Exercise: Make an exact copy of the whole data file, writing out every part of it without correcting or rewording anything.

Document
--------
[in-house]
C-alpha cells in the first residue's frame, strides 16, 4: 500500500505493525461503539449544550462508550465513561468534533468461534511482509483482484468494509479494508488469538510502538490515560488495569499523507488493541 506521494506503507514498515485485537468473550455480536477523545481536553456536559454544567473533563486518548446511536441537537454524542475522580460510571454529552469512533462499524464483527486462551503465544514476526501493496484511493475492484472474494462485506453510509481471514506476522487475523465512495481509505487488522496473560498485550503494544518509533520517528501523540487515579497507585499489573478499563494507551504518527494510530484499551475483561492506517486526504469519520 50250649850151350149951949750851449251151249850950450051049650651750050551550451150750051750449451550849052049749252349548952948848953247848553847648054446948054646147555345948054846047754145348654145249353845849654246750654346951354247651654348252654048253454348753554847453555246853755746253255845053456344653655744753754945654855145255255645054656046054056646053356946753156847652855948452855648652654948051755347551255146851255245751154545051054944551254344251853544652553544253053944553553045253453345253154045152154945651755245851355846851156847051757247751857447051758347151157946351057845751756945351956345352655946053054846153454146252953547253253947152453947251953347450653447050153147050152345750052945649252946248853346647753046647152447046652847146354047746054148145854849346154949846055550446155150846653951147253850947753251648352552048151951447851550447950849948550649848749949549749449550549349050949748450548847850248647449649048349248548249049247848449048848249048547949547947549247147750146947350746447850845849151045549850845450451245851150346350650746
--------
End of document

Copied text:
[in-house]
C-alpha cells in the first residue's frame, strides 16, 4: 500500500505493525461503539449544550462508550465513561468534533468461534511482509483482484468494509479494508488469538510502538490515560488495569499523507488493541 506521494506503507514498515485485537468473550455480536477523545481536553456536559454544567473533563486518548446511536441537537454524542475522580460510571454529552469512533462499524464483527486462551503465544514476526501493496484511493475492484472474494462485506453510509481471514506476522487475523465512495481509505487488522496473560498485550503494544518509533520517528501523540487515579497507585499489573478499563494507551504518527494510530484499551475483561492506517486526504469519520 50250649850151350149951949750851449251151249850950450051049650651750050551550451150750051750449451550849052049749252349548952948848953247848553847648054446948054646147555345948054846047754145348654145249353845849654246750654346951354247651654348252654048253454348753554847453555246853755746253255845053456344653655744753754945654855145255255645054656046054056646053356946753156847652855948452855648652654948051755347551255146851255245751154545051054944551254344251853544652553544253053944553553045253453345253154045152154945651755245851355846851156847051757247751857447051758347151157946351057845751756945351956345352655946053054846153454146252953547253253947152453947251953347450653447050153147050152345750052945649252946248853346647753046647152447046652847146354047746054148145854849346154949846055550446155150846653951147253850947753251648352552048151951447851550447950849948550649848749949549749449550549349050949748450548847850248647449649048349248548249049247848449048848249048547949547947549247147750146947350746447850845849151045549850845450451245851150346350650746